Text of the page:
A Vaccine for Leprosy

The Bacillus Calmette Guerin (BCG) Vaccine

The Bacillus Calmette Guerin (BCG) vaccine (photo courtesy of Pasteur Merieux Connaught, Canada).

Mycobacterium bovis BCG is the vaccine most studied in association with leprosy. The BCG vaccine is used as a vaccine against tuberculosis in many countries worldwide (not the U.S.) with variable efficacy. The effectiveness of the BCG vaccine in providing immunity against leprosy is quite controversial, however. Researchers have done complementary analysis of the BCG vaccine to see its effect on leprosy and levels of protection have varied from no effect to up to 80%. The BCG vaccine provides considerable efficacy against tuberculosis, however, there are distinct similarities and differences between M.tuberculosis and M.leprae (see below). Various factors such as biological differences in BCG strains, exposure to environmental mycobacteria, and ineffective boosting against reinfection with or reactivation of tuberculosis may give rise to the varying levels of efficacy of BCG against tuberculosis. These reasons may also suggest the variability of BCG against leprosy. The vaccine is a live, attenuated vaccine, meaning that it infects the individual but does not give them any disease (unless the person is immunocompromised). The BCG vaccine contains weakened forms of the organism M.tuberculosis through attenuation. The attenuated form of M.tuberculosis is obtained by serial passage or culture of the active organism in culture media or cells.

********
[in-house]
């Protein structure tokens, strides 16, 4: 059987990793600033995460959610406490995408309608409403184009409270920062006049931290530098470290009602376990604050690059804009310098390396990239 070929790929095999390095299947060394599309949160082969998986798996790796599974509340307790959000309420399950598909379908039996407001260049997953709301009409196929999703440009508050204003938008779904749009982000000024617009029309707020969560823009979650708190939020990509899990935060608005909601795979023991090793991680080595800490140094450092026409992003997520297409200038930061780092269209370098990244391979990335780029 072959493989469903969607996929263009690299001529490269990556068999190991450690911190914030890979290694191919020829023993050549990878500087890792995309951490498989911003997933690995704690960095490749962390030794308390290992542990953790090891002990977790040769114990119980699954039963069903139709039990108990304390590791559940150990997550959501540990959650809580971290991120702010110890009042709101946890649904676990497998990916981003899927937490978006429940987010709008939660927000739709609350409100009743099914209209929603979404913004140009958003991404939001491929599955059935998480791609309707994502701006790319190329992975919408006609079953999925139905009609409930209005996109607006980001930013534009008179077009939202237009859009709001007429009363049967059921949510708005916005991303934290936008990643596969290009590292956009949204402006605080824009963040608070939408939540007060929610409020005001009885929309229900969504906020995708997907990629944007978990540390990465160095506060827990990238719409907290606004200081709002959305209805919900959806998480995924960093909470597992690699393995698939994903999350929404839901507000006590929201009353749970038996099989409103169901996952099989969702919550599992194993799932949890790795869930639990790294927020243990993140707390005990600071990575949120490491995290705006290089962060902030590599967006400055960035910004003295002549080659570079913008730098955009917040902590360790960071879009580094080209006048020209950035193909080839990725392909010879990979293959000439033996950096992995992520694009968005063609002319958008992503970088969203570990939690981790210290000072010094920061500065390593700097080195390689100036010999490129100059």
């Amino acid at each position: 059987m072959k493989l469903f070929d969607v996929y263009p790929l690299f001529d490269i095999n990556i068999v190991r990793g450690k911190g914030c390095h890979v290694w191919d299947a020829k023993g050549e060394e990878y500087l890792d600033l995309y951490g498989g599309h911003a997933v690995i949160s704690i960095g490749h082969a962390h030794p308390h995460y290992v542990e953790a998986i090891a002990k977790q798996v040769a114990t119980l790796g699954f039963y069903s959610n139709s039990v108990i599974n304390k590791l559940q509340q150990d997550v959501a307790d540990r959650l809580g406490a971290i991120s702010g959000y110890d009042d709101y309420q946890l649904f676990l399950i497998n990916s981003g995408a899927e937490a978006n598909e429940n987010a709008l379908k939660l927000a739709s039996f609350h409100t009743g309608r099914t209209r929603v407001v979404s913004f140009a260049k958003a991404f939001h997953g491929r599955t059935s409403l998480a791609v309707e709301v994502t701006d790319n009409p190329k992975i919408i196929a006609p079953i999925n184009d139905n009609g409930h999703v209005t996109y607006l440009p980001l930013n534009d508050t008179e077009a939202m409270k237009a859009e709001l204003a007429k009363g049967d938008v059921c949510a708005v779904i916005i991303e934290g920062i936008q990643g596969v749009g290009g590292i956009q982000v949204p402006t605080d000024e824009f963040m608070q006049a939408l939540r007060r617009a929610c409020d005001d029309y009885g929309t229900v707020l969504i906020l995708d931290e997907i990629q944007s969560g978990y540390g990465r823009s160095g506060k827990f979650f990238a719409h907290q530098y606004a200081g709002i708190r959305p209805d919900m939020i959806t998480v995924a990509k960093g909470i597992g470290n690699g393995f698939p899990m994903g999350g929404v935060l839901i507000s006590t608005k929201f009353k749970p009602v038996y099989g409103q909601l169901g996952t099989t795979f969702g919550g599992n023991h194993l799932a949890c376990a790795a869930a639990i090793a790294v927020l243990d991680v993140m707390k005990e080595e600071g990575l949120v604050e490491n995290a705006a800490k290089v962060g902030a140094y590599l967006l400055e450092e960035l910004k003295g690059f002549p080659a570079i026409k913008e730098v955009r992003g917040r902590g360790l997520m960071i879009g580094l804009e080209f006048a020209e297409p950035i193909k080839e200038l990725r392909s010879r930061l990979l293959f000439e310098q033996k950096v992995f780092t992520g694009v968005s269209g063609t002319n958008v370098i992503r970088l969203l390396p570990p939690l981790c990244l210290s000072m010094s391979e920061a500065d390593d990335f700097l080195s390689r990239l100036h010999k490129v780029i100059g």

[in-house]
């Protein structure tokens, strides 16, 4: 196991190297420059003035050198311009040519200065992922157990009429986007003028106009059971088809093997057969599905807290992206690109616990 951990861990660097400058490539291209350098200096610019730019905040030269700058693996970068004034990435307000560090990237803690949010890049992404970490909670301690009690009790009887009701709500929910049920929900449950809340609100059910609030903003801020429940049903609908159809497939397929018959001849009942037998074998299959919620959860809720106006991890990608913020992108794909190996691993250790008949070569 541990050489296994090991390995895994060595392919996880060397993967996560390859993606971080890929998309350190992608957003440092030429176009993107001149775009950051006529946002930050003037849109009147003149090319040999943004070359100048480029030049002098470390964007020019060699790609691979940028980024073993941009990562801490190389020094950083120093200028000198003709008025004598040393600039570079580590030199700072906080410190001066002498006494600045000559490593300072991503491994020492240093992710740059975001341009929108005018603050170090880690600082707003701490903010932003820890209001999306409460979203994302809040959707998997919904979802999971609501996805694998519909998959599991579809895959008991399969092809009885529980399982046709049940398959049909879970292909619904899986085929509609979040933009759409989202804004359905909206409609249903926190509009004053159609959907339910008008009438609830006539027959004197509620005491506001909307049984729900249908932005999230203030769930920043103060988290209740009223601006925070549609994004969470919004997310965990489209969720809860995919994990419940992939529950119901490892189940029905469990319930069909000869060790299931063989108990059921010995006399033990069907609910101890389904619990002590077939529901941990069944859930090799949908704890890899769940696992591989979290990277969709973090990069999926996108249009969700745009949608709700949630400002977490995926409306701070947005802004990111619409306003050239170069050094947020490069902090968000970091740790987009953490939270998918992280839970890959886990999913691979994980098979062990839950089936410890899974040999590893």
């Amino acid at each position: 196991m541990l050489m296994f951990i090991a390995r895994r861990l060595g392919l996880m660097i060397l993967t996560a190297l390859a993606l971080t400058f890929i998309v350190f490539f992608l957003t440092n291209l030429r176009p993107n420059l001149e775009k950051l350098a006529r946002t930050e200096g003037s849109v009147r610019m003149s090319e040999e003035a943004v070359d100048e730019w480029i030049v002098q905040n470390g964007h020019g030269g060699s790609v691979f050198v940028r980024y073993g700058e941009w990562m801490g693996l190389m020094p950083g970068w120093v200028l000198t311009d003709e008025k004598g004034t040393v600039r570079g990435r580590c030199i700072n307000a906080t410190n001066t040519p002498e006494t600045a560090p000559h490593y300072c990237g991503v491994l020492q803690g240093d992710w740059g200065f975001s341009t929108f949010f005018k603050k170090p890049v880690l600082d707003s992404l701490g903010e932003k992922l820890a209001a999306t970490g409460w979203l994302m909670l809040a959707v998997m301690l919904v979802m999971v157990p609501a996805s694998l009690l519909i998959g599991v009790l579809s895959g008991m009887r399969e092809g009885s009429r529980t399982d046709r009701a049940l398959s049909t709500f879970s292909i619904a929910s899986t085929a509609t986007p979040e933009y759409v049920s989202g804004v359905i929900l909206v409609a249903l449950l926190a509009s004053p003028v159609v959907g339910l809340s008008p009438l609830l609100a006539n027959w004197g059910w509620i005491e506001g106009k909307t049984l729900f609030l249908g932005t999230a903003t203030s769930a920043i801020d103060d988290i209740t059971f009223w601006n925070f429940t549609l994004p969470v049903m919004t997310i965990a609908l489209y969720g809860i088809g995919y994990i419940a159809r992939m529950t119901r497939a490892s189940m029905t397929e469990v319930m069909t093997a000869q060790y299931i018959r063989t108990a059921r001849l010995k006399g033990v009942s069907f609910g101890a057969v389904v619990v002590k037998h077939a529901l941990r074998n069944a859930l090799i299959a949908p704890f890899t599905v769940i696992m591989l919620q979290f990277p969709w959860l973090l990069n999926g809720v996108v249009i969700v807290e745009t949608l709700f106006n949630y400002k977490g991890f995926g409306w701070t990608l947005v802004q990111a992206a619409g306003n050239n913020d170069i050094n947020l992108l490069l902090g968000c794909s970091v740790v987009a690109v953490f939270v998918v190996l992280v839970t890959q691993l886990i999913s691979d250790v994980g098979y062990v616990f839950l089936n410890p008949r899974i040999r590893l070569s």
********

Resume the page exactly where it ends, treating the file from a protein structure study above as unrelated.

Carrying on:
How different are M.tuberculosis and M.leprae?

Looking at the two mycobacteria on a stain, they appear very similar. They have similar cell walls and similar enzymatic capabilities. However, their chromosomes are sequenced quite differently. M.tuberculosis has about 4000 gene capabilities, and therefore a greater capability of making and degrading compounds. M.leprae has about 1600 genes. The two mycobacteria have about the same number of molecules.

Kiyana Harris, Class of 2007, kjharris@stanford.edu
Stanford University
Parasites & Pestilence: Infectious Public Health Challenges
Prof. D. Scott Smith, ssmith@stanford.edu